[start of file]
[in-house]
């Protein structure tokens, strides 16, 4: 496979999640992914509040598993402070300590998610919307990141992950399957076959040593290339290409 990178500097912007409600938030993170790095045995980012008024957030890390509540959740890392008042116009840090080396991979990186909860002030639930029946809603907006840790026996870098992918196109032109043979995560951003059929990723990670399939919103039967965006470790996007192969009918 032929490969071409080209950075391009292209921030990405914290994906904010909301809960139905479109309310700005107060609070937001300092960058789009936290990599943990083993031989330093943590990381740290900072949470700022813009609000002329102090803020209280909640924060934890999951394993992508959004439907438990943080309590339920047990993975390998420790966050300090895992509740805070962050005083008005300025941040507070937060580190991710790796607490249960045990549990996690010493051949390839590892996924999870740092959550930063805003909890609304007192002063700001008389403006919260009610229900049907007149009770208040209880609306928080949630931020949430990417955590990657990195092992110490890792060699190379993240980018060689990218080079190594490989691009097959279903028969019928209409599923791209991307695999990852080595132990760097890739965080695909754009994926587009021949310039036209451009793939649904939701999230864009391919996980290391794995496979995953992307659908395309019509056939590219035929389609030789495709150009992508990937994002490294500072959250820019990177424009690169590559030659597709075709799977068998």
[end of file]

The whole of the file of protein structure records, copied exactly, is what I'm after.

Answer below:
[in-house]
């Protein structure tokens, strides 16, 4: 496979999640992914509040598993402070300590998610919307990141992950399957076959040593290339290409 990178500097912007409600938030993170790095045995980012008024957030890390509540959740890392008042116009840090080396991979990186909860002030639930029946809603907006840790026996870098992918196109032109043979995560951003059929990723990670399939919103039967965006470790996007192969009918 032929490969071409080209950075391009292209921030990405914290994906904010909301809960139905479109309310700005107060609070937001300092960058789009936290990599943990083993031989330093943590990381740290900072949470700022813009609000002329102090803020209280909640924060934890999951394993992508959004439907438990943080309590339920047990993975390998420790966050300090895992509740805070962050005083008005300025941040507070937060580190991710790796607490249960045990549990996690010493051949390839590892996924999870740092959550930063805003909890609304007192002063700001008389403006919260009610229900049907007149009770208040209880609306928080949630931020949430990417955590990657990195092992110490890792060699190379993240980018060689990218080079190594490989691009097959279903028969019928209409599923791209991307695999990852080595132990760097890739965080695909754009994926587009021949310039036209451009793939649904939701999230864009391919996980290391794995496979995953992307659908395309019509056939590219035929389609030789495709150009992508990937994002490294500072959250820019990177424009690169590559030659597709075709799977068998």